Vivekananda Public School

On demand of the local Public the institution has established one English Medium School under CBSE Pattern in the year 2010 having strength of 400 boys & girls from Nursery to Std. X .The School is running with no profit no loss basis.
When we think of student engagement in learning activities, it is often convenient to understand engagement with an activity as being represented by:

  • good behaviour (i.e., behavioural engagement),
  • positive feelings (i.e. emotional engagement), and
  • above all, student thinking (i.e., cognitive engagement).
This is because students may be behaviourally and/or emotionally involved in a given activity without actually exerting the necessary mental effort to understand and master the knowledge, craft, or skill that the activity promotes.
In light of this, considering the following interrelated elements when designing and implementing learning activities may help increase student engagement behaviourally, emotionally, and cognitively, thereby positively affecting student learning and achievement



In aiming for full engagement, it is essential that students perceive activities as being meaningful. If students do not consider a learning activity worthy of their time and effort, they might not engage in a satisfactory way, or may even disengage entirely in response. To ensure that activities are personally meaningful, we can connect them with students' previous knowledge and experiences, highlighting the value of an assigned activity in personally relevant ways. Also, adult or expert modelling can help to demonstrate why an individual activity is worth pursuing, and when and how it is used in real life.


The notion of competence may be understood as a student's ongoing personal evaluation of whether he or she can succeed in a learning activity or challenge. (e.g. Can I do this?) Effectively performing an activity can positively impact subsequent engagement. To strengthen students' sense of competence in learning activities, the assigned activities could be:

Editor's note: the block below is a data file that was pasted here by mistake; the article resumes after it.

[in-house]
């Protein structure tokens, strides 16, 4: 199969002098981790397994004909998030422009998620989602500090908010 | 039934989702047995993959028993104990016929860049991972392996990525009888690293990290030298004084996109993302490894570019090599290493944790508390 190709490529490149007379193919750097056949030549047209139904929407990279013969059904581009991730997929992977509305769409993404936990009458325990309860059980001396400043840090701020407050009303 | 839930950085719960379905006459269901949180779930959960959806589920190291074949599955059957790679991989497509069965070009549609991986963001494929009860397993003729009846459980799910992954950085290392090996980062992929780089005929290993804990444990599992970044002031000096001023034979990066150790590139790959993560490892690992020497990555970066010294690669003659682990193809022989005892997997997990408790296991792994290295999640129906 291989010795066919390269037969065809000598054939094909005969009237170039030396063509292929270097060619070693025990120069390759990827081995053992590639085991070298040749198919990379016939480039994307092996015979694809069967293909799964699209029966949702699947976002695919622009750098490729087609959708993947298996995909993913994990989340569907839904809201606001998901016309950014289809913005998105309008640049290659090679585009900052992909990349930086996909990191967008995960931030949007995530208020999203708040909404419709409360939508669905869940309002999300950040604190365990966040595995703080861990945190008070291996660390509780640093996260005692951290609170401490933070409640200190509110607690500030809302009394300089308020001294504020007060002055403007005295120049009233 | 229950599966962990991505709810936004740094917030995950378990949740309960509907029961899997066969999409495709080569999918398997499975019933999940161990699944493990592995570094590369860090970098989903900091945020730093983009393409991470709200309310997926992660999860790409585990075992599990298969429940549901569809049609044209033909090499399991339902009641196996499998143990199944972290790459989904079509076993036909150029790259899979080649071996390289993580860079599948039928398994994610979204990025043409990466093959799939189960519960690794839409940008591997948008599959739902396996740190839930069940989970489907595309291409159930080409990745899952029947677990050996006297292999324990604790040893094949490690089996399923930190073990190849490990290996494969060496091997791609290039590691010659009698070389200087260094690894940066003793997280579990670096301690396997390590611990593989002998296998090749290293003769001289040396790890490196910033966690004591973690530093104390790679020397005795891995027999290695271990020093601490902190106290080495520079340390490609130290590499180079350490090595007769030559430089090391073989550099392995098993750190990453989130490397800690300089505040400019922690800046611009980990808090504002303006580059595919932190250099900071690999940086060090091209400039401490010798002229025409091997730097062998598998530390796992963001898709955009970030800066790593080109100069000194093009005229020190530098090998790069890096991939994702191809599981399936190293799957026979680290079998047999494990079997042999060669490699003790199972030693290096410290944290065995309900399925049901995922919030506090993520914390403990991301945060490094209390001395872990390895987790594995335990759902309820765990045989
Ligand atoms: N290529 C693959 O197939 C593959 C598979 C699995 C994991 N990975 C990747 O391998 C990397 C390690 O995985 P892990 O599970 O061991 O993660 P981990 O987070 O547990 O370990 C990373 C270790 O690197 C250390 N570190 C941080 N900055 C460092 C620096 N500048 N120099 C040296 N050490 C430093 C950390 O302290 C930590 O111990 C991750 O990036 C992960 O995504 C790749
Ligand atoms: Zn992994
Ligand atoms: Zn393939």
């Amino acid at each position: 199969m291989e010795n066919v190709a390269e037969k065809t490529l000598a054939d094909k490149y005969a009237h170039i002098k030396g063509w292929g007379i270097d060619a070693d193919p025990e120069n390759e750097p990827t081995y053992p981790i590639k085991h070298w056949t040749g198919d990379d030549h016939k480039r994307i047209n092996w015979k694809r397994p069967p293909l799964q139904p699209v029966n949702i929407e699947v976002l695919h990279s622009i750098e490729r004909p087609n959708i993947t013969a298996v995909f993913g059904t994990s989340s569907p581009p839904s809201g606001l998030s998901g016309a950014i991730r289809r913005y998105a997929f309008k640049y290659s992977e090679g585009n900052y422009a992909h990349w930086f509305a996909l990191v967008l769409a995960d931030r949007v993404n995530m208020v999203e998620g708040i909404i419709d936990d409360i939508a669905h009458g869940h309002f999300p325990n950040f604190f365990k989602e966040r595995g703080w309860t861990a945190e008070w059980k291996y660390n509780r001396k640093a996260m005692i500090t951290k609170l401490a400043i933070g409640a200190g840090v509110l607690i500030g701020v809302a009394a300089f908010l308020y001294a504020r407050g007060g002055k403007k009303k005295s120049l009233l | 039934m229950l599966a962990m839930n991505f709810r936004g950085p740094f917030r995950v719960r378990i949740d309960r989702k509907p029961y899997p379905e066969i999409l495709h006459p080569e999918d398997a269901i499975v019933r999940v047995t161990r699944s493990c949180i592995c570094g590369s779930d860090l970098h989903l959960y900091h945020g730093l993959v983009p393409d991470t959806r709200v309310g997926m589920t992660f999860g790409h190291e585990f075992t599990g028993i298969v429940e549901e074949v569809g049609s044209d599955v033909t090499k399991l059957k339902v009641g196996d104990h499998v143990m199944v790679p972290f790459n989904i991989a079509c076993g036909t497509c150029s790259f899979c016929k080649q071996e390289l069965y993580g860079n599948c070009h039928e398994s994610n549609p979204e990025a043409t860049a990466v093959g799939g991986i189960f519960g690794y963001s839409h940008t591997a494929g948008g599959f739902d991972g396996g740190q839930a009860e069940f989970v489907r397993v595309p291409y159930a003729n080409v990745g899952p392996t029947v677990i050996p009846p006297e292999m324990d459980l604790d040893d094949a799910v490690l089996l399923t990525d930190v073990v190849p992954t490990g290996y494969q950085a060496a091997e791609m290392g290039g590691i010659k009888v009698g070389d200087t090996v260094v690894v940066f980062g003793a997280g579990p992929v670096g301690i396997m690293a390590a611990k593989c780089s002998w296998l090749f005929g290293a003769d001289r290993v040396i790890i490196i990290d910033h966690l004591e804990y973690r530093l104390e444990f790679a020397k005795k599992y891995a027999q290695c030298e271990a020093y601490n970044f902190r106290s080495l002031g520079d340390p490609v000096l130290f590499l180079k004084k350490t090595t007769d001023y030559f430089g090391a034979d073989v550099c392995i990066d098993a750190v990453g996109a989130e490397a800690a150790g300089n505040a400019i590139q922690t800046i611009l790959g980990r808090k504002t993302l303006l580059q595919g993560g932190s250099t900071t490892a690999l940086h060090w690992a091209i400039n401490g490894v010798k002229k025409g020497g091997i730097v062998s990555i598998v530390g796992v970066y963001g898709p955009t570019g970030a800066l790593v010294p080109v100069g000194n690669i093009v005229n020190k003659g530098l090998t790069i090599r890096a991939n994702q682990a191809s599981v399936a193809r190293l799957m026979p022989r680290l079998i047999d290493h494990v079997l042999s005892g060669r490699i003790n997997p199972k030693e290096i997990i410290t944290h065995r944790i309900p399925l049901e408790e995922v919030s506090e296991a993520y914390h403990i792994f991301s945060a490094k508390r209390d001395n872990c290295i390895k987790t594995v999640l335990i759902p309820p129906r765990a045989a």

• Stretching beyond students' current levels of proficiency.
  • Make students demonstrate understanding throughout the activity.
  • Show peer coping models (i.e. students who struggle but eventually succeed at the activity) and peer mastery models (i.e. students who try and succeed at the activity)
  • Include feedback that helps students to make progress.


We may understand autonomy support as nurturing the students' sense of control over their behaviours and goals. When teachers relinquish control (without losing power) to the students, rather than promoting compliance with directives and commands, student engagement levels are likely to increase as a result.

Autonomy support can be implemented by:

  • Welcoming students' opinions and ideas into the flow of the activity
  • Using informational, non-controlling language with students
  • Giving students the time they need to understand and absorb an activity by themselves.


Collaborative learning is another powerful facilitator of engagement in learning activities. When students work effectively with others, their engagement may be amplified as a result, mostly due to experiencing a sense of connection to others during the activities. To make group work more productive, strategies can be implemented to ensure that students know how to communicate and behave in that setting.
Teacher modelling is one effective method (i.e. the teacher shows how collaboration is done), while avoiding homogeneous groups and grouping by ability, fostering individual accountability by assigning different roles, and evaluating both the student and the group performance also support collaborative learning.


High-quality teacher-student relationships are another critical factor in determining student engagement, especially in the case of difficult students and those are coming from deprive section of society. Students who are having close and caring relationships with their teachers, they are fulfilling their developmental need for a connection with others and a sense of belonging in society.

Teacher-student relationships can be facilitated by:

  • Caring about students' social and emotional needs.
  • Displaying positive attitudes and enthusiasm.
  • Increasing one-on-one time with students.
  • Treating students fairly.
  • Avoiding deception or promise-breaking.


Give importance on individual progress by reducing social comparison.
Give importance on individual progress by reducing social comparison. Finally, students' perspective of learning activities also determines their level of engagement. When students pursue an activity because they want to learn and understand (i.e. mastery orientations), rather than merely obtain a good grade, look smart, please their parents, or outperform peers (i.e. performance orientations), their engagement is more likely to be full and thorough. To encourage this mastery orientation mind set, consider various approaches, such as:

*By framing success in terms of learning (e.g. criterion-referenced) rather than performing (e.g. obtaining a good grade).
* We can also place the emphasis g grades private) and recognizing student improvement and effort.